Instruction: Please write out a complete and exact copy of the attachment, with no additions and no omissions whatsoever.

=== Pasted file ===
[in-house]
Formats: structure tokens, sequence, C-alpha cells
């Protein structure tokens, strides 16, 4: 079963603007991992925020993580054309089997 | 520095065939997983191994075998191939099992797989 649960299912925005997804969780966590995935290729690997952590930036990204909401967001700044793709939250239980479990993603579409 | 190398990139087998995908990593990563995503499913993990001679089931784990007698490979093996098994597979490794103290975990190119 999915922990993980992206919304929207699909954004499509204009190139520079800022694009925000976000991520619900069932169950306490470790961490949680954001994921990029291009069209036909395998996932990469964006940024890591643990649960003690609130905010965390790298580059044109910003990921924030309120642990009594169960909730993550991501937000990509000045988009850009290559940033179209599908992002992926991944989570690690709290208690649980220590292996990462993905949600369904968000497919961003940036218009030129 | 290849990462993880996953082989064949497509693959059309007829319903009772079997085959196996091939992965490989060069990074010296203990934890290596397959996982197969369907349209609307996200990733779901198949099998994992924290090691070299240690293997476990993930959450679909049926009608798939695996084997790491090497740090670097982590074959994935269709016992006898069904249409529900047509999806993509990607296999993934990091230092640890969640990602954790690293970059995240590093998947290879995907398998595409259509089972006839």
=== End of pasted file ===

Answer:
[in-house]
Formats: structure tokens, sequence, C-alpha cells
């Protein structure tokens, strides 16, 4: 079963603007991992925020993580054309089997 | 520095065939997983191994075998191939099992797989 649960299912925005997804969780966590995935290729690997952590930036990204909401967001700044793709939250239980479990993603579409 | 190398990139087998995908990593990563995503499913993990001679089931784990007698490979093996098994597979490794103290975990190119 999915922990993980992206919304929207699909954004499509204009190139520079800022694009925000976000991520619900069932169950306490470790961490949680954001994921990029291009069209036909395998996932990469964006940024890591643990649960003690609130905010965390790298580059044109910003990921924030309120642990009594169960909730993550991501937000990509000045988009850009290559940033179209599908992002992926991944989570690690709290208690649980220590292996990462993905949600369904968000497919961003940036218009030129 | 290849990462993880996953082989064949497509693959059309007829319903009772079997085959196996091939992965490989060069990074010296203990934890290596397959996982197969369907349209609307996200990733779901198949099998994992924290090691070299240690293997476990993930959450679909049926009608798939695996084997790491090497740090670097982590074959994935269709016992006898069904249409529900047509999806993509990607296999993934990091230092640890969640990602954790690293970059995240590093998947290879995907398998595409259509089972006839």